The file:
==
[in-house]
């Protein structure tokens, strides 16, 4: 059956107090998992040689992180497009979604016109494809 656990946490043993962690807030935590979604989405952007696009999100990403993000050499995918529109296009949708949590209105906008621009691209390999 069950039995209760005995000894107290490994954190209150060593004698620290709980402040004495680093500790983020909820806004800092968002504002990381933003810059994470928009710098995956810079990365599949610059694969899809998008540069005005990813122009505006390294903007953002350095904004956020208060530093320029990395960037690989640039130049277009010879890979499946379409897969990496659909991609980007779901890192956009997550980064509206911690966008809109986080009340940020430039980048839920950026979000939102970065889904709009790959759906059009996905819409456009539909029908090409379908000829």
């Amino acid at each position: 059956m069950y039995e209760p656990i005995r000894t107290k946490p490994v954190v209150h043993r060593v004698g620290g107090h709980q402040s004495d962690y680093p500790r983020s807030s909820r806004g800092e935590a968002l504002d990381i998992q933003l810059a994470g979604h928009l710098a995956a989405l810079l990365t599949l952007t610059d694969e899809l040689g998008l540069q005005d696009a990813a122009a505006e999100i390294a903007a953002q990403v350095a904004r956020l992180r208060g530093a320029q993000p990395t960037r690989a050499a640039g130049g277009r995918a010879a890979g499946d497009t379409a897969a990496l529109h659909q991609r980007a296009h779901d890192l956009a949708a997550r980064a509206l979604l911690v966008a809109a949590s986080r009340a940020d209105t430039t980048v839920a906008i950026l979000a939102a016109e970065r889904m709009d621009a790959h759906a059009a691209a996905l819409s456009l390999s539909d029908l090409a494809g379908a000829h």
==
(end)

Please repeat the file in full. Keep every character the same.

[in-house]
């Protein structure tokens, strides 16, 4: 059956107090998992040689992180497009979604016109494809 656990946490043993962690807030935590979604989405952007696009999100990403993000050499995918529109296009949708949590209105906008621009691209390999 069950039995209760005995000894107290490994954190209150060593004698620290709980402040004495680093500790983020909820806004800092968002504002990381933003810059994470928009710098995956810079990365599949610059694969899809998008540069005005990813122009505006390294903007953002350095904004956020208060530093320029990395960037690989640039130049277009010879890979499946379409897969990496659909991609980007779901890192956009997550980064509206911690966008809109986080009340940020430039980048839920950026979000939102970065889904709009790959759906059009996905819409456009539909029908090409379908000829």
């Amino acid at each position: 059956m069950y039995e209760p656990i005995r000894t107290k946490p490994v954190v209150h043993r060593v004698g620290g107090h709980q402040s004495d962690y680093p500790r983020s807030s909820r806004g800092e935590a968002l504002d990381i998992q933003l810059a994470g979604h928009l710098a995956a989405l810079l990365t599949l952007t610059d694969e899809l040689g998008l540069q005005d696009a990813a122009a505006e999100i390294a903007a953002q990403v350095a904004r956020l992180r208060g530093a320029q993000p990395t960037r690989a050499a640039g130049g277009r995918a010879a890979g499946d497009t379409a897969a990496l529109h659909q991609r980007a296009h779901d890192l956009a949708a997550r980064a509206l979604l911690v966008a809109a949590s986080r009340a940020d209105t430039t980048v839920a906008i950026l979000a939102a016109e970065r889904m709009d621009a790959h759906a059009a691209a996905l819409s456009l390999s539909d029908l090409a494809g379908a000829h």